Retirement Is Just Not in Dr. Charles Rouault’s Blood

For some people, retirement comes easily, but not for Charles Rouault, M.D. Now UHealth and the Miller School are set to reap the benefits of his nearly four decades in the blood industry.

“I don’t think you can go from being active and involved to being inactive and uninvolved,” Rouault said of his February retirement as president and CEO of Community Blood Centers of Florida. “There is only so much puttering around you can do before you run out of stuff to putter. And I don’t play golf.”

So, after leading the blood centers for 29 years, and transforming the organization from one of the nation’s youngest and smallest to one of the largest and best, Rouault could manage only three months of leisure. Unable to shake his desire to get back to work, he is now professor of pathology (rank pending) at the Miller School and associate director of transfusion services for UHealth.

“Most people want to know they are doing something productive that other people derive benefit from,’’ Rouault said. “That’s the way I felt about my former job, and that’s why it was important for me to continue working at an institution where I’ll be able to make a valuable contribution. I look forward to patient care and teaching.”

As the associate director of transfusion services, Rouault will interact with nearly every clinical department.

And although he hadn’t lectured to medical students or residents since his earlier professorship in the late 1970s, his first Miller School forum—for advanced pathology and hematology-oncology residents—went well. (“They didn’t tar and feather me,” he jokes.) It’s easy to see why. Rouault can share not only his vast medical knowledge, which he sprinkles with wry humor, but his insider’s view of one of medicine’s most critical industries.

“UM and the Department of Pathology are extremely fortunate to have such a distinguished physician on our faculty,” said Richard Cote, M.D., professor and chair of pathology and director of the Biomedical Nanoscience Institute. “Charles has made a tremendous impact on the South Florida community over the past 29 years, both as a physician and as a community leader. His expertise is invaluable to the continued progression of our clinical, teaching and partnership with community missions.”

Under Rouault’s watch, Community Blood Centers of Florida grew from 20,000 whole blood donors a year to 340,000, and from 25 employees to 850. It also evolved into the major blood supplier to the 42 hospitals in southeast Florida.

Among his many accomplishments, Rouault is proud that he and the center staff developed volunteer rather than paid donor bases, particularly in the Cuban-American and black communities, which historically were not part of the volunteer donor base. To maintain an adequate blood supply in a multicultural region where appeals to donate blood often ran into cultural barriers, Rouault and his team enlisted school boards, hospital administrators, and local medical and professional groups. Collaboration, Rouault says, was crucial to their success.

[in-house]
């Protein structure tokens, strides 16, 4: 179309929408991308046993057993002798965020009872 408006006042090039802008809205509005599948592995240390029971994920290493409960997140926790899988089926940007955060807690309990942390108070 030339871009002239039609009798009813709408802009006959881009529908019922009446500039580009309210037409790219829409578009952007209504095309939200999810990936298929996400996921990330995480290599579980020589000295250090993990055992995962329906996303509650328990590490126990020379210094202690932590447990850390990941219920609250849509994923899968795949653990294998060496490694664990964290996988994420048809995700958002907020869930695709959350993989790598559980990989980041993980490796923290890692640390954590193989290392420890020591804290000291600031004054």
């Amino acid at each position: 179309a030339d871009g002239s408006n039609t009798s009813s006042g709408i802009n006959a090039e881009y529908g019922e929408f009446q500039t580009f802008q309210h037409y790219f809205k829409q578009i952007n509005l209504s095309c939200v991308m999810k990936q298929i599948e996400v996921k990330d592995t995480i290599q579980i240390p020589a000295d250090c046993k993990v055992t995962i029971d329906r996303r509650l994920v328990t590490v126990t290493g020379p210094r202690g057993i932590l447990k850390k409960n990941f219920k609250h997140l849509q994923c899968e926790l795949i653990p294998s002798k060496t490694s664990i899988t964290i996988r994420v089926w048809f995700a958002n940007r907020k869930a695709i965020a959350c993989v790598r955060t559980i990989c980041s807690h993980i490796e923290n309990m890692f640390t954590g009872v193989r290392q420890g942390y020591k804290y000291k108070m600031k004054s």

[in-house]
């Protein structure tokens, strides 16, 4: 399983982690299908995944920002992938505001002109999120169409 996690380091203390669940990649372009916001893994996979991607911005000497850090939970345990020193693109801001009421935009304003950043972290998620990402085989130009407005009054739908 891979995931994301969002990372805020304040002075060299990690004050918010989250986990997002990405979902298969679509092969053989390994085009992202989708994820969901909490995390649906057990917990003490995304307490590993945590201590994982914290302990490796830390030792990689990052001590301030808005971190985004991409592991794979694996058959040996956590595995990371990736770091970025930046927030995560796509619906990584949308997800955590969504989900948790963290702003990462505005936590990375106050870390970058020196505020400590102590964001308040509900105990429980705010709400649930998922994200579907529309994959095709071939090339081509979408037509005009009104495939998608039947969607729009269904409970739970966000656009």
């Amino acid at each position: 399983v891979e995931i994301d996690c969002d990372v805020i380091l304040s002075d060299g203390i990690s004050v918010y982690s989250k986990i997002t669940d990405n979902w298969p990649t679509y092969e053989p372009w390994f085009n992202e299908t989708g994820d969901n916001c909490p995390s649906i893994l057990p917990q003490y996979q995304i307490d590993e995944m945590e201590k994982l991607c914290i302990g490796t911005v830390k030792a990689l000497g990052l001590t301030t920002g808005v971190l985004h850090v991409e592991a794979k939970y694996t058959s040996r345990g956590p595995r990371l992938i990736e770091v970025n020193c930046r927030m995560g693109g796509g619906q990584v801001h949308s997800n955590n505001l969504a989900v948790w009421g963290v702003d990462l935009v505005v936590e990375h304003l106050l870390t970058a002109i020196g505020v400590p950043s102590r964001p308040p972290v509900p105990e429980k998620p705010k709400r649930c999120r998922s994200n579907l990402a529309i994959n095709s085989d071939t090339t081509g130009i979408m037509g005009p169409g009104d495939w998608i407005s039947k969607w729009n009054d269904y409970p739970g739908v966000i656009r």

“We knew what the problems were, but we also knew we had to work together to solve them,” Rouault said. “You haven’t heard of any blood shortages in South Florida in well over a decade, and we eliminated most transfusion-associated issues to a point where nobody even thinks about it anymore. Now, this is standard in South Florida: the bloodmobile pulls up, people go in and donate, and we have an adequate blood supply. It really is something the community should be very proud it did.”

Rouault was drawn to a career in blood and transfusion services during his residency at Upstate Medical Center in Syracuse, New York, when he needed to fulfill a second-year clinical training module and chose the blood bank lab. There, he worked with the human leukocyte antigen (HLA) system, which plays a crucial role in the compatibility of donor organs.

“We have come a long, long way in the HLA world,’’ Rouault noted. “Tissue matching, control of organ rejection, graft versus host diseases, and all the blood products are very different from where we were 25 years ago. Now there are better ways of preserving blood cells, platelets and plasma. They are far safer, easier to use, and have fewer side effects.”

Rouault’s work in that world took him to the University of Southern California School of Medicine, where he was assistant professor of pathology and director of the blood bank at Los Angeles County/USC Medical Center. He settled in Florida as the blood center’s top administrator in 1982.

Now, Rouault says, his career has come full circle and he’s eager, once again, to share technical and practical information with students and residents.

“This is an important area,’’ he said. “Of all the clinical labs, there is only one that, if it falls apart, the hospital has to close. That’s the transfusion service.”

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